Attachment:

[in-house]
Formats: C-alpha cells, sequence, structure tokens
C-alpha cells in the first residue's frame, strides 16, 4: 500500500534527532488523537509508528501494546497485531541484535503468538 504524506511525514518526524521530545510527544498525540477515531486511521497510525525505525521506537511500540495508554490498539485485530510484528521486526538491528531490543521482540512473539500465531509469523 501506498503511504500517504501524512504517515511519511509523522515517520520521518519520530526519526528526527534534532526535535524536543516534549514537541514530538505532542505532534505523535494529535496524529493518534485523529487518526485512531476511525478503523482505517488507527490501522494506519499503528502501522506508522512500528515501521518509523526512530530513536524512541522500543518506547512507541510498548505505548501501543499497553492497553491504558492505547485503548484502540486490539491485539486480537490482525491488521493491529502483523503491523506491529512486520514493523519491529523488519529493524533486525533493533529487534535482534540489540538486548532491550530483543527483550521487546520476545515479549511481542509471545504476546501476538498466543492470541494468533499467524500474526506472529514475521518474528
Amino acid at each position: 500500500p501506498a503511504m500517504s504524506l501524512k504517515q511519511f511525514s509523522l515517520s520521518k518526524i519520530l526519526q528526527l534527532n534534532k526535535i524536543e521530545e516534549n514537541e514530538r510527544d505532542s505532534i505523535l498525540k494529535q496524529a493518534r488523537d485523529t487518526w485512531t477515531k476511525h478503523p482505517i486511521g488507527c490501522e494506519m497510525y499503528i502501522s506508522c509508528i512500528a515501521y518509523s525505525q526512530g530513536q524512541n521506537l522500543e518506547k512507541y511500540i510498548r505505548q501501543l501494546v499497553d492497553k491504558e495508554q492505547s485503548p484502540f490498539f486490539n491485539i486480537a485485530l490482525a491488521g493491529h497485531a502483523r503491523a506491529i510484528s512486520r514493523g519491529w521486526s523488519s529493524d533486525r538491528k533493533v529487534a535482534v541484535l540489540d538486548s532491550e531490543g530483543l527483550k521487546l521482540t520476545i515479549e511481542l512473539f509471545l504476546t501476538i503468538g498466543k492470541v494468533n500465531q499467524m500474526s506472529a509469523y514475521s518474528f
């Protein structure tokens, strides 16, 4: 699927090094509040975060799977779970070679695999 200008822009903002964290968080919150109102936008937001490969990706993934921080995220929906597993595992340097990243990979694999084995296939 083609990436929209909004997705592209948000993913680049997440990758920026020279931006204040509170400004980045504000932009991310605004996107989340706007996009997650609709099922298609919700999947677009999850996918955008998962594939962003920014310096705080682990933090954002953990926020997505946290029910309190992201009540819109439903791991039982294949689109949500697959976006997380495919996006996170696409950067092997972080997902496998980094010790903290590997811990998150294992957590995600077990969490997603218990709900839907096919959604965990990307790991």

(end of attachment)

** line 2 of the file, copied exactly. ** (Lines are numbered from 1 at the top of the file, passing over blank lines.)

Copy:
Formats: C-alpha cells, sequence, structure tokens